Effect of implants: UW study sees increased gains, improved efficiency on backgrounded calves with implants
Efforts to evolve beef production to improve cattle efficiency and producer profitability are never ending. In a recent study conducted at the University of Wyoming (UW) James C. Hageman Sustainable Agriculture Research and Extension Center (SAREC) at Lingle, researchers looked into cattle performance and the feeding economics of implanting weaned calves during a winter drylot feeding program.
“Many producers will background calves, and a lot of times, they won’t implant them in the fall,” says UW Extension Beef Cattle Specialist and SAREC Director Dr. Steve Paisley. “They’ll buy calves when prices are low in the fall and will often background the calves in a drylot, basically holding them until they can go on grass the following spring.”
Some of Paisley’s previous work found producers benefitted between $12 and $21 per head by implanting steers during the winter. The steers maintained heavier weights through the end of their time at the feedlot following the winter backgrounding period, which resulted in heavier carcass weights.
In this study, Paisley and his research team utilized the Zoetis Synovex Choice implant on weaned steer and heifer calves to measure the effects of the implant on performance and feeding economics during conditions typically found on a southeastern Wyoming winter drylot program. The 80-day study utilized weight gain, feed intake, feed efficiency and cost of gain to evaluate differences between calves with and without implants.
The Synovex Choice implant is reported to increase average daily gain (ADG) and improve feed efficiency in heifers and helps to boost weight gain in steers, according to Zoetis.
“The original idea of the study was to mimic producers in the area,” Paisley explains. “We wanted to not push the calves as far as gain goes, to see whether or not there is a benefit to implanting calves.”
Calves were fed a starter ration consisting of corn, corn silage, ground alfalfa and a protein supplement containing Rumensin, an ionophore commonly used to control coccidiosis.
“We fed our lowest energy startup diet and the calves still gained an impressive amount of weight, way more than we wanted them to,” Paisley notes.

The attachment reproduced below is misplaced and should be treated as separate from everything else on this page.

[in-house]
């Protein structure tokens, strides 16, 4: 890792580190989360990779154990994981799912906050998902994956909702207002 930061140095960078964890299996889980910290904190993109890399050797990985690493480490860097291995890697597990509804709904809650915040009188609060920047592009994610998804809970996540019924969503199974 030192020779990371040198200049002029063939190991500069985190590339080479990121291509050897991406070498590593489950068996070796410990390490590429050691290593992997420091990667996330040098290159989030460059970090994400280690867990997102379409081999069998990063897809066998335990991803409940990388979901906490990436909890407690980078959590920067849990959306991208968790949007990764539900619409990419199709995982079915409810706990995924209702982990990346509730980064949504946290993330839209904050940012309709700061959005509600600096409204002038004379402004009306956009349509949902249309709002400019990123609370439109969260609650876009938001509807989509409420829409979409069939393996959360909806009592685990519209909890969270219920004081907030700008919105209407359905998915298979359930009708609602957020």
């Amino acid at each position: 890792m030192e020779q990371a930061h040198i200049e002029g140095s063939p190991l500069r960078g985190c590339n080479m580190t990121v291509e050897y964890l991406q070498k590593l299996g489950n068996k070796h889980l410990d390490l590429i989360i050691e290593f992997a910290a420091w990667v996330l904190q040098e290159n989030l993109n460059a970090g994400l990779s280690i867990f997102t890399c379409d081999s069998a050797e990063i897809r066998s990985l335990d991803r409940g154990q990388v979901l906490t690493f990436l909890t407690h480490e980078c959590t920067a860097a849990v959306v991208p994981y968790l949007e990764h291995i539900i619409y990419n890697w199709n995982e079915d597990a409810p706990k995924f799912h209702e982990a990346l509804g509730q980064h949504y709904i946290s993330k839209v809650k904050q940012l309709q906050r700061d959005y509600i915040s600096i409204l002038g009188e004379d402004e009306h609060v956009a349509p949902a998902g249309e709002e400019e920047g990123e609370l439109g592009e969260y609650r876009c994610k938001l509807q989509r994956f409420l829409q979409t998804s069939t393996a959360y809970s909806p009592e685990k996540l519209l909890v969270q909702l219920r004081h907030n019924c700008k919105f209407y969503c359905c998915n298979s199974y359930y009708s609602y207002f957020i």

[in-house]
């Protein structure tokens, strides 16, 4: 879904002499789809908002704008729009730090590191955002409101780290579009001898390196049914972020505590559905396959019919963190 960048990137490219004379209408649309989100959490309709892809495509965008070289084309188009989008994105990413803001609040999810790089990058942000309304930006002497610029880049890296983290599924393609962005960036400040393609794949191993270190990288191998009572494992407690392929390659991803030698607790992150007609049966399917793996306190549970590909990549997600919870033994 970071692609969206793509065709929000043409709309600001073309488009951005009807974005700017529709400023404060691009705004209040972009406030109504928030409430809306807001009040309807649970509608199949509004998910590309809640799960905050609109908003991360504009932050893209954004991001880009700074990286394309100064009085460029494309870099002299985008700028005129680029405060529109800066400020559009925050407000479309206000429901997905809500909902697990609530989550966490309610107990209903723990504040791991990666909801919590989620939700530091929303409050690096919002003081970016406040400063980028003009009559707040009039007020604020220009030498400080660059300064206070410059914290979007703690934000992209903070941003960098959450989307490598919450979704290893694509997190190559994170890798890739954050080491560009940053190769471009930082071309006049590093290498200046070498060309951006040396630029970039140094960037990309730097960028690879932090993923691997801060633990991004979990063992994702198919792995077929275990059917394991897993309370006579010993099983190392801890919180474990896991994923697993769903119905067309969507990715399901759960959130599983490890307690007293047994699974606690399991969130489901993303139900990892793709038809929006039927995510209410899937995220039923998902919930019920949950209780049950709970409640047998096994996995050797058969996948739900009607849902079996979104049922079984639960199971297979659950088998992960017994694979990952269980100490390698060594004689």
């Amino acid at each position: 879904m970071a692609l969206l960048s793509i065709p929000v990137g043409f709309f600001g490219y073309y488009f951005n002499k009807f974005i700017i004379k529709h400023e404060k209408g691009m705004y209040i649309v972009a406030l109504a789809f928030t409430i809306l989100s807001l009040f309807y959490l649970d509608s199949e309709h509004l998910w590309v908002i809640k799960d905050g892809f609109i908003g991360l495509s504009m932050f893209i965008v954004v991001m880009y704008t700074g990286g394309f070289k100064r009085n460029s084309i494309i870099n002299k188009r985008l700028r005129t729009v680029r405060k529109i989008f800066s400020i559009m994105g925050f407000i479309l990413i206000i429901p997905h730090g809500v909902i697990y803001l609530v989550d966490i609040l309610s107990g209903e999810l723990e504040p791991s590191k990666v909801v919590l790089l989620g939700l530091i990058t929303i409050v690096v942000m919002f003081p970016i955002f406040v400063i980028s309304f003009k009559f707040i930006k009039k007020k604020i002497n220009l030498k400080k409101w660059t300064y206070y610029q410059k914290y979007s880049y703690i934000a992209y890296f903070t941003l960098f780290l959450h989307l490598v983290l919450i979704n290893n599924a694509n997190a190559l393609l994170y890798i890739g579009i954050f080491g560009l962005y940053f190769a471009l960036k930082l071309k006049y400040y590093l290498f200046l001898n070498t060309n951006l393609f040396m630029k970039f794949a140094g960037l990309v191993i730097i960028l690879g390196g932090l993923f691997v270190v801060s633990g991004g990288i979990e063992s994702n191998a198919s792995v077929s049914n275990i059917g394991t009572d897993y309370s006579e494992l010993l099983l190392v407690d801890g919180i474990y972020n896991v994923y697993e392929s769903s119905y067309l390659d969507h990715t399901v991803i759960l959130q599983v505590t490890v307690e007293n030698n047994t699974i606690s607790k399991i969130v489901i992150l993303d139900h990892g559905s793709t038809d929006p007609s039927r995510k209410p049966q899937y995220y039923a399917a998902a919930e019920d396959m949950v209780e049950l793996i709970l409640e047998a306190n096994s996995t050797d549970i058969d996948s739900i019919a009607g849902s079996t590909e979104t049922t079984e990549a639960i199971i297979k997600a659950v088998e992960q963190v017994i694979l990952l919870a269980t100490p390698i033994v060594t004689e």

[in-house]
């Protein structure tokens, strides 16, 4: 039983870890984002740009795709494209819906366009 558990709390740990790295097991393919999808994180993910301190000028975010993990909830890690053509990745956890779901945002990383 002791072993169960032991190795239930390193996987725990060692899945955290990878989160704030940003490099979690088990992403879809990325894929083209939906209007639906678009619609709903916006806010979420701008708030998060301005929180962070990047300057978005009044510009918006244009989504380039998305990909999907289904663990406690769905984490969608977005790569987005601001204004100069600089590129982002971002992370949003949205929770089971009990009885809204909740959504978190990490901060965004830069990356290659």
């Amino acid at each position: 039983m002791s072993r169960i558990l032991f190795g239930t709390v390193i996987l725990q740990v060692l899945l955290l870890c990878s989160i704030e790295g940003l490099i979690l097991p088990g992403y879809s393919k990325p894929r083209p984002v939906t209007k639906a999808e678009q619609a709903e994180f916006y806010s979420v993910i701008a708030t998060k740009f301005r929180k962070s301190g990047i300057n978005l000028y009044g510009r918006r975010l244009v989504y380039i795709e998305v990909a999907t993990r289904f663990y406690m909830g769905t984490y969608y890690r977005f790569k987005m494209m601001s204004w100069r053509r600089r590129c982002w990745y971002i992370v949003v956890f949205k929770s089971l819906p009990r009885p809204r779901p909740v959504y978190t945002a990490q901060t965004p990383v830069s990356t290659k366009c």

While tremendous weight gain wasn’t planned, the study still boasts compelling results.
“What was interesting to me was feed efficiency dramatically improved,” shares Paisley. “Average daily gain increased, which is what we would expect, and feed intakes were nearly identical.”
Both measures of feed efficiency, feed-to-gain ratio and gain-to-feed ratio, improved in calves implanted with Synovex Choice on the study. Calves that didn’t receive an implant were fed, on average, 5.89 pounds of feed for each pound of gain, while implanted calves were fed approximately 5.41 pounds of feed per pound of gain.
“Economically speaking, an improvement from 5.8 pounds of feed per pound of gain to 5.4 pounds of feed per pound of gain, from a feed efficiency standpoint is a huge number,” Paisley states. “For producers, that is worth paying attention to.”
On the study, non-implanted calves gained approximately 264 pounds, for an ADG of 3.72 pounds per day, compared to implanted calves, which gained 286 pounds, for an ADG of 4.02 pounds per day.
Dry matter feed intake was similar for both sets of calves at 21.47 pounds per day in the non-implanted calves and 21.49 pounds per day for implanted calves. The feed cost per pound of gain was 63 cents for non-implanted calves and 58 cents for implanted calves.
“The fact that those calves gained three-tenths of a pound more on exactly the same amount of feed is very interesting,” shares Paisley.
“Many times, I think producers don’t think to implant cattle if they aren’t pushing them in the feedlot,” Paisley says. “But, there is still a benefit to implanting. We improved gain, and we improved efficiency.”
Averi Hales is the editor for the Wyoming Livestock Roundup. Send comments on this article to email@example.com.